Wide receiver Auden Tate, the last of the Bengals' three seventh-round draft choices of a few years ago, has always had the popularity of a first-round pick when it comes to wowing the fans with the 6-5, 230-pounder's monstrous Velcro hands at those Paul Brown Stadium training camps.
Here's another reason to cheer for him after he used those hands to give rather than snatch-and-grab.
Late Sunday afternoon he got a text from one of his workout buddies in his hometown of Tampa, Fla., Bills wide receiver Ray-Ray McCloud. An hour later he had gloved his golden hands to pick up shards of glass, chunks of ceilings and bits of doors with McCloud and another Tampa guy, Colts cornerback Isaiah Rodgers.
"There were about 10 of us. Ray-Ray's cousin gave us some garbage bags and then some other people came over to help us. There were about 20, 25 of us," Tate said Monday.
Tate had just emerged from his daily Zoom meetings with quarterback Joe Burrow ("He's a rookie in name but he doesn't come off like a rookie") along with the other quarterbacks and wide receivers when he talked about his efforts to clean up a strip mall near the University of South Florida campus hit by Saturday night looting.
"I didn't want to sit still. There's so much stuff going on. You don't want to sit still," Tate said. "You want to do something instead of just sitting and watching on Twitter or something."
Tate and his friends sifted through the husk of Champs Sports, a sporting goods store. They also went next door to the Saigon Bay Vietnamese Restaurant, which also suffered damages.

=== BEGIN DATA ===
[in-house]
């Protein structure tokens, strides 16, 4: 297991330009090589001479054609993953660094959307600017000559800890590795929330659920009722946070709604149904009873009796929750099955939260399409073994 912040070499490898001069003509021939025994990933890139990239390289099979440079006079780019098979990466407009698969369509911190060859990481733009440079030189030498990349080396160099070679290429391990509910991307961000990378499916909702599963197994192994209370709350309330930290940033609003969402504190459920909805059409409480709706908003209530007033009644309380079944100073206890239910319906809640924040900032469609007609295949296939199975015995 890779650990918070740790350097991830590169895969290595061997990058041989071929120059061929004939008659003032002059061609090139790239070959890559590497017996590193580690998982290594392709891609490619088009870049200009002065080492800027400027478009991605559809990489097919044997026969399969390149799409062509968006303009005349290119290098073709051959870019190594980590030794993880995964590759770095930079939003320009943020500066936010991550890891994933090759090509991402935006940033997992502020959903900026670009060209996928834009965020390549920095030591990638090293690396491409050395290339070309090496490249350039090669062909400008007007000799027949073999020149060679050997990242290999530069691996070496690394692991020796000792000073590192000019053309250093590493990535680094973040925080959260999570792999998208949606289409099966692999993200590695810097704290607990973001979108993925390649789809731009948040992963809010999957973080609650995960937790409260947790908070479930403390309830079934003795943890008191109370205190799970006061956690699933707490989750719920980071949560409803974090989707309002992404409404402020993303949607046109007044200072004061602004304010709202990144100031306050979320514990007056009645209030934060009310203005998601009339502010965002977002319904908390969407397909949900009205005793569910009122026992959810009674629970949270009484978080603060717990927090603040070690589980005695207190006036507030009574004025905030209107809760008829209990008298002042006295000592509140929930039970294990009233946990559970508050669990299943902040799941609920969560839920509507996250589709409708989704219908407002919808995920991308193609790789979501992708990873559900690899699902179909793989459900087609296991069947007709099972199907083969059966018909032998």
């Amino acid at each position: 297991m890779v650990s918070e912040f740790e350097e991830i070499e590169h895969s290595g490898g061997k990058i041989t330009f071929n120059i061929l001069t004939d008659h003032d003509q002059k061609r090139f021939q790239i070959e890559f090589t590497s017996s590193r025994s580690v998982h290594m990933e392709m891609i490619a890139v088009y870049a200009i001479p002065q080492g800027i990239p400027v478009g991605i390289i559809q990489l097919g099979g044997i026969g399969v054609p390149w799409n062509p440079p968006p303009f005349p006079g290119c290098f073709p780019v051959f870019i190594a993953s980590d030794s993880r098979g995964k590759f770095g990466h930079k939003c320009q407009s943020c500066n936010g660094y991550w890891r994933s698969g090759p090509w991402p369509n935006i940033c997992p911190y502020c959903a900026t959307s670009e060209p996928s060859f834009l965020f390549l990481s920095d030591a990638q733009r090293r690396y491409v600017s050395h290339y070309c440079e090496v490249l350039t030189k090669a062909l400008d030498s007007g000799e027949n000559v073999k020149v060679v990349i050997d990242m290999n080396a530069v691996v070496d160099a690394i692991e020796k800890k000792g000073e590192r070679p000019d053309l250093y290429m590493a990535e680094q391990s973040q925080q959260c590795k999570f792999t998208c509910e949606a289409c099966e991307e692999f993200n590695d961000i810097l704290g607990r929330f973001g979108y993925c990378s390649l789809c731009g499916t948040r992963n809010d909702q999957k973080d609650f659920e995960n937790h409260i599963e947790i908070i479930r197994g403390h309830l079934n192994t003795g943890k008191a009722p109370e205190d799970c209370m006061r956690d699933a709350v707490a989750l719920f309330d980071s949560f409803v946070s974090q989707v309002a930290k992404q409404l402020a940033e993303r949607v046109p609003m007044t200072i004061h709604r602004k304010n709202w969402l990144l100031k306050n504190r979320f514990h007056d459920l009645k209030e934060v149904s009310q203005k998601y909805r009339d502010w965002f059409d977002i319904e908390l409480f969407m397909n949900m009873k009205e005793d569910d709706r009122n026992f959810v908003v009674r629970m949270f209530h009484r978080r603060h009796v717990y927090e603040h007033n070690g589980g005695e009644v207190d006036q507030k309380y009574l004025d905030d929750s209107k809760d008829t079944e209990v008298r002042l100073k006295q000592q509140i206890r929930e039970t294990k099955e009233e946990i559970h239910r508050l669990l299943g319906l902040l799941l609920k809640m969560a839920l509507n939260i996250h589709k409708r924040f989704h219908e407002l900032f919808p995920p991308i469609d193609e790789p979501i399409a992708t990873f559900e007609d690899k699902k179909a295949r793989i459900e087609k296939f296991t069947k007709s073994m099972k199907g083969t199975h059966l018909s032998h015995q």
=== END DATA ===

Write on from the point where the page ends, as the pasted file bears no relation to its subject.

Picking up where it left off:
"Everything was burned out," Tate said.
McCloud's text came at an opportune time. Tate had just left that day's service at the Force of Life Church in North Tampa, where he heard the sermon from the pastor. His father.
"We've always preached responsibility starts with a person. Not outside of them," Heanon Tate said of his most recent sermon. "We challenged everybody to take their goodwill and put it to use for more than just posting and talking about things and actually be a solution."
Or as his son remembered it: "He talked about leaving this a better place than we found it."
Heanon Tate is a story in himself. He's also a former athlete (he won five conference titles in the 110 hurdles) at South Carolina State and the University of South Carolina) as well as a singer and actor who had a six-month run Off Broadway ("The Wizard of Education") as well as gigs in a couple of TV series, "Homeland," and "Army Wives." He doesn't have the lead in "The Preacher," but he's got a significant role in the series he hopes is picked up in 2021.
But those aren't his favorite roles.
"Most little boys dream about being professional athletes," Heanon Tate said. "I dreamt about having a family. That was my biggest goal in life."
At 48, he did it so well he's doing it again. Auden Tate's younger sister is running track this fall at Texas Tech and last year his parents adopted siblings four and seven years old.
They were three of the things Auden Tate was thinking about as he walked out of church Sunday.
"I've got a younger brother and sisters and I've got to leave it better for them," Tate said.